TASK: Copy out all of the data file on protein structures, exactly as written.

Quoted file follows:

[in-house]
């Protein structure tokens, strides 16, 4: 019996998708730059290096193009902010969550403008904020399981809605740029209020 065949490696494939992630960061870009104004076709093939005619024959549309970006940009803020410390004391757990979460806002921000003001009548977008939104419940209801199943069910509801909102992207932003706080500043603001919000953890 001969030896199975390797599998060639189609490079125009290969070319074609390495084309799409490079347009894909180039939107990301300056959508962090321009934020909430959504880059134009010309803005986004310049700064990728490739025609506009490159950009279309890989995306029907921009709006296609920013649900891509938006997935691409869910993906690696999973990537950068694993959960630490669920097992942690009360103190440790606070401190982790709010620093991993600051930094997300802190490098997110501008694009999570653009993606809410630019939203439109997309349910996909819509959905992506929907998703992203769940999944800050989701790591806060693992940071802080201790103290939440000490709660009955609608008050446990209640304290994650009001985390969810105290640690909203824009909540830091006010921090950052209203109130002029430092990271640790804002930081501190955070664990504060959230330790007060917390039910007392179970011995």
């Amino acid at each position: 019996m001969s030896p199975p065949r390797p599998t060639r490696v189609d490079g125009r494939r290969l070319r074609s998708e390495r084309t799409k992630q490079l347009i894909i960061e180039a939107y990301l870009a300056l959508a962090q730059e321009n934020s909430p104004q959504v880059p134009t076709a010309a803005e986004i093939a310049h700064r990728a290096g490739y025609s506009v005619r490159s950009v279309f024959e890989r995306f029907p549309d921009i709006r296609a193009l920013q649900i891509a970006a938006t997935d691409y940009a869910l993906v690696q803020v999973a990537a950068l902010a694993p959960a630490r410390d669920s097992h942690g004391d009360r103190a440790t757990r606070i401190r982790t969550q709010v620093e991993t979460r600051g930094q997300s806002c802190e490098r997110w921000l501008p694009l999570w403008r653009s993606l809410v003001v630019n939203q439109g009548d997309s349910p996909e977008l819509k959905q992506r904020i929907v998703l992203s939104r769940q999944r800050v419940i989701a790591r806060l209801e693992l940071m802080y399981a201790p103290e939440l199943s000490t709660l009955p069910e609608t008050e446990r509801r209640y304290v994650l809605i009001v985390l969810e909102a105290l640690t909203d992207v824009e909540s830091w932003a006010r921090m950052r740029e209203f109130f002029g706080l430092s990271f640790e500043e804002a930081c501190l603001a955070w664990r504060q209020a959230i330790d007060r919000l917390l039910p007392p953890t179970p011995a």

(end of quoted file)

[in-house]
């Protein structure tokens, strides 16, 4: 019996998708730059290096193009902010969550403008904020399981809605740029209020 065949490696494939992630960061870009104004076709093939005619024959549309970006940009803020410390004391757990979460806002921000003001009548977008939104419940209801199943069910509801909102992207932003706080500043603001919000953890 001969030896199975390797599998060639189609490079125009290969070319074609390495084309799409490079347009894909180039939107990301300056959508962090321009934020909430959504880059134009010309803005986004310049700064990728490739025609506009490159950009279309890989995306029907921009709006296609920013649900891509938006997935691409869910993906690696999973990537950068694993959960630490669920097992942690009360103190440790606070401190982790709010620093991993600051930094997300802190490098997110501008694009999570653009993606809410630019939203439109997309349910996909819509959905992506929907998703992203769940999944800050989701790591806060693992940071802080201790103290939440000490709660009955609608008050446990209640304290994650009001985390969810105290640690909203824009909540830091006010921090950052209203109130002029430092990271640790804002930081501190955070664990504060959230330790007060917390039910007392179970011995």
């Amino acid at each position: 019996m001969s030896p199975p065949r390797p599998t060639r490696v189609d490079g125009r494939r290969l070319r074609s998708e390495r084309t799409k992630q490079l347009i894909i960061e180039a939107y990301l870009a300056l959508a962090q730059e321009n934020s909430p104004q959504v880059p134009t076709a010309a803005e986004i093939a310049h700064r990728a290096g490739y025609s506009v005619r490159s950009v279309f024959e890989r995306f029907p549309d921009i709006r296609a193009l920013q649900i891509a970006a938006t997935d691409y940009a869910l993906v690696q803020v999973a990537a950068l902010a694993p959960a630490r410390d669920s097992h942690g004391d009360r103190a440790t757990r606070i401190r982790t969550q709010v620093e991993t979460r600051g930094q997300s806002c802190e490098r997110w921000l501008p694009l999570w403008r653009s993606l809410v003001v630019n939203q439109g009548d997309s349910p996909e977008l819509k959905q992506r904020i929907v998703l992203s939104r769940q999944r800050v419940i989701a790591r806060l209801e693992l940071m802080y399981a201790p103290e939440l199943s000490t709660l009955p069910e609608t008050e446990r509801r209640y304290v994650l809605i009001v985390l969810e909102a105290l640690t909203d992207v824009e909540s830091w932003a006010r921090m950052r740029e209203f109130f002029g706080l430092s990271f640790e500043e804002a930081c501190l603001a955070w664990r504060q209020a959230i330790d007060r919000l917390l039910p007392p953890t179970p011995a």